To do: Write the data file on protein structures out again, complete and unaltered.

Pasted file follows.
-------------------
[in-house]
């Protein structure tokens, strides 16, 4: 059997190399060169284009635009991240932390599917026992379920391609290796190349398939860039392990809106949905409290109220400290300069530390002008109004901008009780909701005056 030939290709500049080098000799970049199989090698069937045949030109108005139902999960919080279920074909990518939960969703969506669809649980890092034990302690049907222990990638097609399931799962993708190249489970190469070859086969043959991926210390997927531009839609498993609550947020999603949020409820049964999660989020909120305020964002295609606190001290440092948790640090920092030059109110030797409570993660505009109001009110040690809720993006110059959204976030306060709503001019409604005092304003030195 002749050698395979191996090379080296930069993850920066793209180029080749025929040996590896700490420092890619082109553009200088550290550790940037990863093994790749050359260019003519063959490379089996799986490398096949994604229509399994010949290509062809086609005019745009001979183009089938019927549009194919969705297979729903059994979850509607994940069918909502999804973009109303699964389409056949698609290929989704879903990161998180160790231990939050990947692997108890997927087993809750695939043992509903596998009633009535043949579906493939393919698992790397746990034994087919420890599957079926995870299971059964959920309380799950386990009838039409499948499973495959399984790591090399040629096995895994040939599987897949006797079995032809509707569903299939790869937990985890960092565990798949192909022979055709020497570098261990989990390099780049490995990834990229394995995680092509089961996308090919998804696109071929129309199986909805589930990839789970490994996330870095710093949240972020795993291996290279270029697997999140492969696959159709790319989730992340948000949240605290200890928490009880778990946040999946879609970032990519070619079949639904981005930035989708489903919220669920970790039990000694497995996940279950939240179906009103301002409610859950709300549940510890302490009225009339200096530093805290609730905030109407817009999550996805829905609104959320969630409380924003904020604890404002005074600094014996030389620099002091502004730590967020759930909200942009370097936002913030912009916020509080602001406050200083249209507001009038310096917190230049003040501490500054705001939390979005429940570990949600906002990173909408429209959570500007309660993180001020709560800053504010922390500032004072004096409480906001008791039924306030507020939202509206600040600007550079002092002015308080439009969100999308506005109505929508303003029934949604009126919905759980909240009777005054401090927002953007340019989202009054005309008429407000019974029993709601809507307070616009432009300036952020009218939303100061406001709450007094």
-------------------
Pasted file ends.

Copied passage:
[in-house]
């Protein structure tokens, strides 16, 4: 059997190399060169284009635009991240932390599917026992379920391609290796190349398939860039392990809106949905409290109220400290300069530390002008109004901008009780909701005056 030939290709500049080098000799970049199989090698069937045949030109108005139902999960919080279920074909990518939960969703969506669809649980890092034990302690049907222990990638097609399931799962993708190249489970190469070859086969043959991926210390997927531009839609498993609550947020999603949020409820049964999660989020909120305020964002295609606190001290440092948790640090920092030059109110030797409570993660505009109001009110040690809720993006110059959204976030306060709503001019409604005092304003030195 002749050698395979191996090379080296930069993850920066793209180029080749025929040996590896700490420092890619082109553009200088550290550790940037990863093994790749050359260019003519063959490379089996799986490398096949994604229509399994010949290509062809086609005019745009001979183009089938019927549009194919969705297979729903059994979850509607994940069918909502999804973009109303699964389409056949698609290929989704879903990161998180160790231990939050990947692997108890997927087993809750695939043992509903596998009633009535043949579906493939393919698992790397746990034994087919420890599957079926995870299971059964959920309380799950386990009838039409499948499973495959399984790591090399040629096995895994040939599987897949006797079995032809509707569903299939790869937990985890960092565990798949192909022979055709020497570098261990989990390099780049490995990834990229394995995680092509089961996308090919998804696109071929129309199986909805589930990839789970490994996330870095710093949240972020795993291996290279270029697997999140492969696959159709790319989730992340948000949240605290200890928490009880778990946040999946879609970032990519070619079949639904981005930035989708489903919220669920970790039990000694497995996940279950939240179906009103301002409610859950709300549940510890302490009225009339200096530093805290609730905030109407817009999550996805829905609104959320969630409380924003904020604890404002005074600094014996030389620099002091502004730590967020759930909200942009370097936002913030912009916020509080602001406050200083249209507001009038310096917190230049003040501490500054705001939390979005429940570990949600906002990173909408429209959570500007309660993180001020709560800053504010922390500032004072004096409480906001008791039924306030507020939202509206600040600007550079002092002015308080439009969100999308506005109505929508303003029934949604009126919905759980909240009777005054401090927002953007340019989202009054005309008429407000019974029993709601809507307070616009432009300036952020009218939303100061406001709450007094």